10 Reasons Londoners Should Visit Parliament
It’s one of the top recommendations for tourists arriving in London, but I’ve hardly met anyone who’s taken their democratic right to have a snoop around this historic treasure. So here’s a list of reasons Londoners should visit Parliament, or to use it’s official name; the New Palace of Westminster.
The Royal Gallery, photo courtesy of UK Parliament
England can boast the oldest democracy in the world, with parliaments (in their current form) generally accepted to have started in 1264 and the building where the magic – so to speak – happens has parts dating from the 11th century!
If only those walls could talk?
Thankfully, with the help of a Parliament guide, they sort of do…
1. Westminster Hall
The oldest part of Parliament, Westminster Hall is the largest unsupported roof in Britain and the second largest in the world. Some parts date from 1087 and were built under William II but the majority is from 1399.
These are the walls that have witnessed over 900 years of history including dramatic trials like that of Guy Fawkes (1606) and Charles I (1649). It’s also where monarchs are laid in state, a huge honour that’s only been given to ‘civilians’ twice; for Prime Ministers Winston Churchill and William Gladstone.
(As ever) it’s worth looking up to spot wooden angels on the beam. Each one has a unique face!
The other great thing about Westminster Hall is that this is the free bit! Anyone can come into Westminster Hall and they often have art exhibitions (read about Artangel’s 2016 Ethics of Dust display here.) You just have to queue and go through some airport-style security.
2. St Mary Undercroft
I mentioned The Great Hall as a location for paying your respects, but this is mostly for very public events. In contrast, St Mary Undercroft is the private chapel for Parliament and isn’t open to the public. Very recently it was here that the body of PC Keith Palmer lay in rest after the Westminster Terrorist Attack of 22 March 2017.
3. The Royal Robing Room
In this huge building complex there after a few rooms with very specific, limited use and this is one of them.
The Royal Robing Room, photo courtesy of UK Parliament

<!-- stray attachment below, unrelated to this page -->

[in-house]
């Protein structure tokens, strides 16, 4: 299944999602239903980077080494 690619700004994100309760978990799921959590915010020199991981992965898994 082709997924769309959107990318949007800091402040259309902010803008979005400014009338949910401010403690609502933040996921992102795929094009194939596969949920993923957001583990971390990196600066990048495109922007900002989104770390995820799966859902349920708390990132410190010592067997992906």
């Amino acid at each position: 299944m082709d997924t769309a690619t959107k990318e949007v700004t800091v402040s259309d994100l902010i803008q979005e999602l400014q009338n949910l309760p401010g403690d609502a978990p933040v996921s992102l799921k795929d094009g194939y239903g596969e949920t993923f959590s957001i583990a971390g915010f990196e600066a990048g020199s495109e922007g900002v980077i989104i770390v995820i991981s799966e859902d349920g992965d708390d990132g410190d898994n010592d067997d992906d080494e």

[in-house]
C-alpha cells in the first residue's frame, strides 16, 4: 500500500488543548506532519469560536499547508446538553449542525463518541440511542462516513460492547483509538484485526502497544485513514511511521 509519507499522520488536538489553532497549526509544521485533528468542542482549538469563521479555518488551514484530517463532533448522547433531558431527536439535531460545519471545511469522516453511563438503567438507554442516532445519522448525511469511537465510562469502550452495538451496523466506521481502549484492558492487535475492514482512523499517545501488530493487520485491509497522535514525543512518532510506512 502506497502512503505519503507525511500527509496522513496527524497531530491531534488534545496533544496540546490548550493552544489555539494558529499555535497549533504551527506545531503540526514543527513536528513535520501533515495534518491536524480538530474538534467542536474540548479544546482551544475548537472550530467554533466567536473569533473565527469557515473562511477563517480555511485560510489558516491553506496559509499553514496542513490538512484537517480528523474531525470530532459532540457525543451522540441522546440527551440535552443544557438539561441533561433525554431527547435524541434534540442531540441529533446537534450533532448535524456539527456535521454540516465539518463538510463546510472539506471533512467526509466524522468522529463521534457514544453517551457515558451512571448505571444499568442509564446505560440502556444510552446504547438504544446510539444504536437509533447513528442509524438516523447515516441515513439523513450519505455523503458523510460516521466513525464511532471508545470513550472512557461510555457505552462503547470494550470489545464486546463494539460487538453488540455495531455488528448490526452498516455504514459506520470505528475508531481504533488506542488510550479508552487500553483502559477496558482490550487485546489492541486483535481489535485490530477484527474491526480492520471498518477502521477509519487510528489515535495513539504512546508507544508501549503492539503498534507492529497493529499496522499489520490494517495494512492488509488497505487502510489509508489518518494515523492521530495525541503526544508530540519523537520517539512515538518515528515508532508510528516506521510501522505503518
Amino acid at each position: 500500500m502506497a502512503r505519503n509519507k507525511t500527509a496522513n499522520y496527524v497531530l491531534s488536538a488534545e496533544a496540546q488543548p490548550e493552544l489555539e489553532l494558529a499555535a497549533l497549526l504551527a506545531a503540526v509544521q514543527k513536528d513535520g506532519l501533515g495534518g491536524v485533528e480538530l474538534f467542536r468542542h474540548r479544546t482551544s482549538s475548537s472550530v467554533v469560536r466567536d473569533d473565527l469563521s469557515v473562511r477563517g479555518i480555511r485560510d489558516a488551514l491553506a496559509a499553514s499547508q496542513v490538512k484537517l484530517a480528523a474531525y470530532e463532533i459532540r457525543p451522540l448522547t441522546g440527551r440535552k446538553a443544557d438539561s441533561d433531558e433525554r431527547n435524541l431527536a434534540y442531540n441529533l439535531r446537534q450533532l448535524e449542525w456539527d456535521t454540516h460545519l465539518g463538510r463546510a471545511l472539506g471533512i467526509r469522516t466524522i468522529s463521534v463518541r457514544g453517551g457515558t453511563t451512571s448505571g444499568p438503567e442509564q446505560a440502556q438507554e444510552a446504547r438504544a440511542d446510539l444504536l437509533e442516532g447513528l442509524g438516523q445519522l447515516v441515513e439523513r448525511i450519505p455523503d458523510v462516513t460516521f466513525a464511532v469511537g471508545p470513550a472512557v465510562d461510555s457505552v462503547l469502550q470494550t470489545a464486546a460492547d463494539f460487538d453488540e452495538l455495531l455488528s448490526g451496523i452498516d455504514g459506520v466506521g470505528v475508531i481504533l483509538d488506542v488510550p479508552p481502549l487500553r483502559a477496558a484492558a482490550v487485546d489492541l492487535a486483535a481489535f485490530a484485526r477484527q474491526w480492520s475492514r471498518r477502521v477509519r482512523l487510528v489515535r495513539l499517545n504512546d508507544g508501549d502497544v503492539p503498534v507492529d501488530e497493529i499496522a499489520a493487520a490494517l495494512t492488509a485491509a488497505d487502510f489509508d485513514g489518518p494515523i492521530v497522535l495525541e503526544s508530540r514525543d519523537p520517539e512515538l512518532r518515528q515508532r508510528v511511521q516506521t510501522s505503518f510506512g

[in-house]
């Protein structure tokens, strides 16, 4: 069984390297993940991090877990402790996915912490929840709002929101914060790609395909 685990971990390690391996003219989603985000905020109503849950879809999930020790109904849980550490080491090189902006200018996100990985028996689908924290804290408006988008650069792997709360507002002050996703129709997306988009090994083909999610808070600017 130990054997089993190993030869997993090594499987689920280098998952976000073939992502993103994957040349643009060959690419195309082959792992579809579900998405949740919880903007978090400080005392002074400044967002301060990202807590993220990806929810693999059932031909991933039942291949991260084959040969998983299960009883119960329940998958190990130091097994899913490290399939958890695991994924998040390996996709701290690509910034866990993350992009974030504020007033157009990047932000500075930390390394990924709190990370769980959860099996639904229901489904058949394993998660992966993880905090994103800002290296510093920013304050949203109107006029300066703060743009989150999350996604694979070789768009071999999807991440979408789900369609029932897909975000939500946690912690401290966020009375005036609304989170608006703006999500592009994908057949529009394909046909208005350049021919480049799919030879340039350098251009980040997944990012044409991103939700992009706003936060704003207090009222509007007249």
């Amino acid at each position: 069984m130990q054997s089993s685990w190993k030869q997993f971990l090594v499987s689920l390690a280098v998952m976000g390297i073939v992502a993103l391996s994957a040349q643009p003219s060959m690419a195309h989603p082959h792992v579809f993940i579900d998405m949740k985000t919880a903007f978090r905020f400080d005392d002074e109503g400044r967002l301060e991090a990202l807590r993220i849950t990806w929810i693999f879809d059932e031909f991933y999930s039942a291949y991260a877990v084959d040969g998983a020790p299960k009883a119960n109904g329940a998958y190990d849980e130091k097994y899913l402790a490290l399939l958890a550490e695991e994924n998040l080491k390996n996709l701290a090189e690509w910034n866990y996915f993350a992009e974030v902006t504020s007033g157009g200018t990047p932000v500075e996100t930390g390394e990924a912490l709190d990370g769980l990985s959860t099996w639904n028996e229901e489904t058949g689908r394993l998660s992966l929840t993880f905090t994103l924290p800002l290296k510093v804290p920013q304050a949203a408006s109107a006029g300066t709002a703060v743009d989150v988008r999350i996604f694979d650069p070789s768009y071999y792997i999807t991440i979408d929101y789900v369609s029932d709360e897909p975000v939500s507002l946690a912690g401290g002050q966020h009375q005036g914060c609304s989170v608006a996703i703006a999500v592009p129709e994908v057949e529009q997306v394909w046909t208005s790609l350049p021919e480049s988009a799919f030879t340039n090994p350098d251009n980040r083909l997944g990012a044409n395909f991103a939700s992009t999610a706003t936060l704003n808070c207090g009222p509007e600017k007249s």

The Royal Robing Room is officially only used once a year, when The Queen dons the Imperial State Crown and ceremonial robes before she makes her way to the House of Lords for the State Opening of Parliament.
Fun fact – It also has a concealed door (hidden in the panelling) which leads to a royal bathroom, used only by her majesty.
4. New Dawn
The latest permanent art installation celebrates the fight for Women’s Suffrage, finally achieved for all men and women over 21 in 1928.
Created by Mary Branson, New Dawn is made of hand blown glass roundels which are based on the stacks of ‘scrolls’ found in the Original Act Room.
Rolled Acts of Parliament in storage, photo courtesy of UK Parliament
The overall appearance is like a rising sun, hence ‘New Dawn’, but the piece is also high-tech and constantly shifting.
The lighting is linked to the tidal rise and fall of the River Thames, with the number of circles lit dependent on the height of the river, giving a nice literal reference to the ‘tide of change’ that swept the nation in 1918 and 1928.
Before this artwork there was another – more sneaky – reminder of the Suffragette movement; a plaque placed on a broom cupboard by Tony Benn MP, commemorated the night in 1911 that Emily Davison snuck in so she could claim her address as The Houses of Parliament on census night.
Image from The Telegraph
5. The Commons
Commons Chamber, photo courtesy of UK Parliament
Decorated in green leather (a custom dating back 300 years), the Commons Chamber will be familiar from PMQs, but I’ll admit I was taken aback at how much smaller it appears in real life! This room was rebuilt after The Blitz by Giles Gilbert Scott following the previous layout of Sir Charles Barry (more on him later).
The aggressive layout with the two sides facing each other, is a feature from the original location of the House of Commons; St Stephens Chapel (1135-1834). The distance between the two sets of benches is said to be two swords length, to reduce the risk of sword fights.